Hier finden Sie ausgesuchte Protokolle zu unterschiedlichen Methoden. Diese Liste wird regelmäßig ergänzt und ausgebaut.
Immunoblotting (western blotting) is used to identify specific antigens recognized by polyclonal or monoclonal antibodies. This unit provides protocols for all steps, starting with solubilization of the protein samples, usually by means of SDS and reducing agents. Following solubilization, the material is separated by SDS-PAGE and the antigens are electrophoretically transferred to a membrane, a process that can be monitored by reversible staining with Ponceau S. The transferred proteins are bound to the surface of the membrane, providing access to immunodetection reagents. After nonspecific binding sites are blocked, the membrane is probed with the primary antibody and washed. The antibody-antigen complexes are tagged with horseradish peroxidase or alkaline phosphatase coupled to a secondary anti-IgG antibody, and detected using appropriate chromogenic or luminescent substrates. Finally, membranes may be stripped and reprobed. Curr. Protoc. Mol. Biol. 83:10.8.1-10.8.28. © 2008 by John Wiley & Sons, Inc.
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Immunohistochemistry is a vastly diverse and essential method for localization of proteins in cells and tissues. This unit presents methods for labeling proteins in suspension and adherent cultures and in tissue sections, using detection methods for both fluorescence and bright-field microscopy. Choices of antibodies and detection methods are discussed, and detailed troubleshooting guidelines are provided. Curr. Protoc. Mol. Biol. 81:14.6.1-14.6.23. © 2008 by John Wiley & Sons, Inc.
Yeast cultures can be grown, maintained, and stored in liquid media or on agar plates using techniques similar to those for bacterial cultures. This unit describes culture conditions for these basic techniques. Additional methods describe determination of yeast mating type, diploid construction, sporulation, tetrad dissection, and random spore analysis. Curr. Protoc. Mol. Biol. 82:13.2.1-13.2.12. © 2008 by John Wiley & Sons, Inc.
Protein tyrosine phosphorylation is a reversible post-translational modification that is essential for life in eukaryotic cells. The combinatorial action of both protein tyrosine kinases and protein tyrosine phosphatases (PTPs) determines the net level of cellular tyrosine phosphorylation. This unit discusses methods to determine the level of protein tyrosine phosphatase activity and methods for discovering novel substrates for protein tyrosine phosphatases. Curr. Protoc. Mol. Biol. 91:18.16.1-18.16.17. © 2010 by John Wiley & Sons, Inc.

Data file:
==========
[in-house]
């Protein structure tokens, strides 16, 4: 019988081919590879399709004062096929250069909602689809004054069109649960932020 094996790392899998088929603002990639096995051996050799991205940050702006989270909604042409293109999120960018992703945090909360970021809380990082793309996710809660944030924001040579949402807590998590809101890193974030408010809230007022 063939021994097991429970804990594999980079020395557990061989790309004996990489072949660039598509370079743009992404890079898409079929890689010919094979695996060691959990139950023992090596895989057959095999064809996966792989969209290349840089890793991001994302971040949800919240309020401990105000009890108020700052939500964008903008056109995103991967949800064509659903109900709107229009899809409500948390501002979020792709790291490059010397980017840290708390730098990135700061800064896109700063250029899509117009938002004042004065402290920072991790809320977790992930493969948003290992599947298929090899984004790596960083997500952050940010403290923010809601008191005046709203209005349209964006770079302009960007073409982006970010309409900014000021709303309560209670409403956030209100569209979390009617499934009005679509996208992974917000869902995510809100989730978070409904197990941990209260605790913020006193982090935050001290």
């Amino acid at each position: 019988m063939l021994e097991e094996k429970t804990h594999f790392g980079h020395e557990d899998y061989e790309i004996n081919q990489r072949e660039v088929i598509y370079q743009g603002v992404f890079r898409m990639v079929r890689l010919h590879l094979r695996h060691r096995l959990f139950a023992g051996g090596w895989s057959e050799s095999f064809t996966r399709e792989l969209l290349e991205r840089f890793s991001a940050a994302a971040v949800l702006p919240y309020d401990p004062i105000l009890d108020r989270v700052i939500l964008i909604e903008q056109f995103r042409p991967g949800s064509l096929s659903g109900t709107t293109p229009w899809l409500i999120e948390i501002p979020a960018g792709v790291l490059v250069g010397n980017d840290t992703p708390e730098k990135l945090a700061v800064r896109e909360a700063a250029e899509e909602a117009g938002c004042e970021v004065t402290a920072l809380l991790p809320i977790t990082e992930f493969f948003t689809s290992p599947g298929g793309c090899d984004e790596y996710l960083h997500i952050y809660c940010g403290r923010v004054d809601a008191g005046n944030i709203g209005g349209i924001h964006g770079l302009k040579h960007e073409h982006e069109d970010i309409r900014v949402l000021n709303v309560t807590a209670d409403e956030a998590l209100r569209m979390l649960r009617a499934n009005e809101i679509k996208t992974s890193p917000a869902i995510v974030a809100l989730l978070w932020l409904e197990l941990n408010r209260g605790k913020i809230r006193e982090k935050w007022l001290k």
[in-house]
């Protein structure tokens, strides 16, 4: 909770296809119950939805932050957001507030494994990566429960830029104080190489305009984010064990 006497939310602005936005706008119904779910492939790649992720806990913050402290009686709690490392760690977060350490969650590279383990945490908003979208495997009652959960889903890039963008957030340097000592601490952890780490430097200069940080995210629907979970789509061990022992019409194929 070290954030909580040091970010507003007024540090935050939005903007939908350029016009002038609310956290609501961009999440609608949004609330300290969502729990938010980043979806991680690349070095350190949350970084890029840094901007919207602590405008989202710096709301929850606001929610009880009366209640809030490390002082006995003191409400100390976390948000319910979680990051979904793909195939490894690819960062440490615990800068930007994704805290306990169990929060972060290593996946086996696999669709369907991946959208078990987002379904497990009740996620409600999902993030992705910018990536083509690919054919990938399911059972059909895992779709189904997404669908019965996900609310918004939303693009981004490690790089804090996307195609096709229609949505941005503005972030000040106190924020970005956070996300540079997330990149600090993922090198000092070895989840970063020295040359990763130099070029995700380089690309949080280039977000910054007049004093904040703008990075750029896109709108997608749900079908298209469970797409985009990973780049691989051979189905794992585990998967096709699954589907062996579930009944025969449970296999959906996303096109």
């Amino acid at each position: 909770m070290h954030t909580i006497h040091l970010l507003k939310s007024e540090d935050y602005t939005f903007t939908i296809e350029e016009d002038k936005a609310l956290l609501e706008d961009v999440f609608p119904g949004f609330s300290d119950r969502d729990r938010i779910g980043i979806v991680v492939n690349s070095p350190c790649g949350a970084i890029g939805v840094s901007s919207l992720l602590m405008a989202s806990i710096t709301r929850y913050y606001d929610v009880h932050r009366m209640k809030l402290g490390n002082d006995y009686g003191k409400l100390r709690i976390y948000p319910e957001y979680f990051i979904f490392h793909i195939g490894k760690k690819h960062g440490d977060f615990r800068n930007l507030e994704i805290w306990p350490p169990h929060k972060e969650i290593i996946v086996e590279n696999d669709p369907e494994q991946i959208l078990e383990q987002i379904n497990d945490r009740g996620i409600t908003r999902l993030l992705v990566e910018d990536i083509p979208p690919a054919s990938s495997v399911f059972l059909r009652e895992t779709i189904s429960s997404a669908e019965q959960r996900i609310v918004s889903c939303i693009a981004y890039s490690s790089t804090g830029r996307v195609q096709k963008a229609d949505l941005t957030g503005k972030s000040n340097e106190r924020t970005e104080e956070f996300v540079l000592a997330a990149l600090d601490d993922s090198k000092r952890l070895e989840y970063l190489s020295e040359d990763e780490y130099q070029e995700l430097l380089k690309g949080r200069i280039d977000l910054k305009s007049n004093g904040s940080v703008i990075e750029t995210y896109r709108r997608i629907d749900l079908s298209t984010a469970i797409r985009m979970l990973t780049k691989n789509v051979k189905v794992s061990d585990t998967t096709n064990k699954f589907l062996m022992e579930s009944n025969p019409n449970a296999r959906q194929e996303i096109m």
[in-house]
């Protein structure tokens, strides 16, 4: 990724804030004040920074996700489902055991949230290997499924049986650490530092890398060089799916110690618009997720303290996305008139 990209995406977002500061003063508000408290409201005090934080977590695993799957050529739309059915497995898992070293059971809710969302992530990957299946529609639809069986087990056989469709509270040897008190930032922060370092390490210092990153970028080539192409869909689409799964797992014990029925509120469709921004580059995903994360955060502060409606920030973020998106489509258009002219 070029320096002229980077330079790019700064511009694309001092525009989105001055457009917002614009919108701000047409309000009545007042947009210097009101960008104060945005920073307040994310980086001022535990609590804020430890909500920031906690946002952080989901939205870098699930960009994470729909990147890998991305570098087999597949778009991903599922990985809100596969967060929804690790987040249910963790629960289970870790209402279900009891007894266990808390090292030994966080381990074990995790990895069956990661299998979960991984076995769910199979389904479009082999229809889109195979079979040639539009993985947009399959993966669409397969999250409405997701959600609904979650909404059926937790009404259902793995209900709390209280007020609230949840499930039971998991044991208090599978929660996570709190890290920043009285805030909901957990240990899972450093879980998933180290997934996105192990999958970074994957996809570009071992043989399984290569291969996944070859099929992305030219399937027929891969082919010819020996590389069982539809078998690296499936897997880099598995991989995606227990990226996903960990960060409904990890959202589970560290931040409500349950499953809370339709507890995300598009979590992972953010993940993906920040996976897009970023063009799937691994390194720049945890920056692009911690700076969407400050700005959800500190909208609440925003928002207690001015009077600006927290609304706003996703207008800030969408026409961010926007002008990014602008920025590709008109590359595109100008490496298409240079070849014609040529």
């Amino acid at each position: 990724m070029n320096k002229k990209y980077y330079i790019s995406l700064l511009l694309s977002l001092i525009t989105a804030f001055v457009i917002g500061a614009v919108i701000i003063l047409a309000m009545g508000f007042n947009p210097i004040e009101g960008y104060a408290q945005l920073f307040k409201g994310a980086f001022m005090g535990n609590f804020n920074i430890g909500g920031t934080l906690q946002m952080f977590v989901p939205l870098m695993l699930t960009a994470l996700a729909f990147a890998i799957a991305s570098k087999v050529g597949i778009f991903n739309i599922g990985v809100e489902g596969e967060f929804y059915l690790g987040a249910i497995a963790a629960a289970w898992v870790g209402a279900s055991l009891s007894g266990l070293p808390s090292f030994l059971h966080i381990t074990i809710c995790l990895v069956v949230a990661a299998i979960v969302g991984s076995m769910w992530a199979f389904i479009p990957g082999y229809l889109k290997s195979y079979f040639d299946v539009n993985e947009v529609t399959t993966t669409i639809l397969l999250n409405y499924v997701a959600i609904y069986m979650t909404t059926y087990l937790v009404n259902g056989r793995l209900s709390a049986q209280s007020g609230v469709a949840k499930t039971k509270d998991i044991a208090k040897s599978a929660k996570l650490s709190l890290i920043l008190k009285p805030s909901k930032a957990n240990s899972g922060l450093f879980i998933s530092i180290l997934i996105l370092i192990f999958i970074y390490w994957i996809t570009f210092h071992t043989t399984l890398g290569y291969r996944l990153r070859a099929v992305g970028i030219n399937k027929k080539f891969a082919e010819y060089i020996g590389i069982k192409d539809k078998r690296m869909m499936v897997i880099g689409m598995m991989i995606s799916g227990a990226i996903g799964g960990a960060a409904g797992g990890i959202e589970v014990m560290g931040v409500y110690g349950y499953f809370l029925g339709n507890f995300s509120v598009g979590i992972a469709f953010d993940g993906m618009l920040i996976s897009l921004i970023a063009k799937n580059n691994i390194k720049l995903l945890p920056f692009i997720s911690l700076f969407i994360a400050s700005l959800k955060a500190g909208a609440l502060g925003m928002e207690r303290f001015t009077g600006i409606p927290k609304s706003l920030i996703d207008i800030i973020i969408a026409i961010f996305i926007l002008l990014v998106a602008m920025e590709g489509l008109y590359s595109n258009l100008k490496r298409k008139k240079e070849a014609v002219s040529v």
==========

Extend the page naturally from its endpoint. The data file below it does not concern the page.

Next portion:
This unit describes ChIP-Seq methodology, which involves chromatin immunoprecipitation (ChIP) followed by high-throughput sequencing (Seq), and enables the genome-wide identification of binding sites of transcription factors (TFs) and other DNA-binding proteins. The process is initiated by cross-linking DNA and DNA-bound proteins. Subsequently, chromatin is isolated from nuclei and subjected to sonication. An antibody against a specific TF or DNA-binding protein is then used to immunoprecipitate specific DNA-TF complexes. ChIP DNA is purified, sequencing adapters are ligated, and 30- to 35-nucleotide (nt) sequence reads are generated. The sequence of the DNA fragments is mapped back to the reference genome for determination of the binding sites. Curr. Protoc. Mol. Biol. 91:21.19.1-21.19.14. © 2010 by John Wiley & Sons, Inc.
The metabolome is the terminal downstream product of the genome and consists of the total complement of all the low-molecular-weight molecules (metabolites) in a cell, tissue, or organism. Metabolomics aims to measure a wide breadth of small molecules in the context of physiological stimuli or disease states. Metabolomics methodologies fall into two distinct groups: untargeted metabolomics, an intended comprehensive analysis of all the measurable analytes in a sample including chemical unknowns, and targeted metabolomics, the measurement of defined groups of chemically characterized and biochemically annotated metabolites. The methodologies considered in this unit focus on the processes of conducting targeted metabolomics experiments, and the advantages of this general approach are highlighted herein. This unit outlines procedures for extracting nitrogenous metabolites (including amino acids), lipids, and intermediary metabolites (including TCA cycle oxoacids) from blood plasma. Specifically, protocols are described for analyzing these metabolites using targeted metabolomics experiments based on liquid chromatography−mass spectrometry. Curr. Protoc. Mol. Biol. 98:30.2.1-30.2.24. © 2012 by John Wiley & Sons, Inc.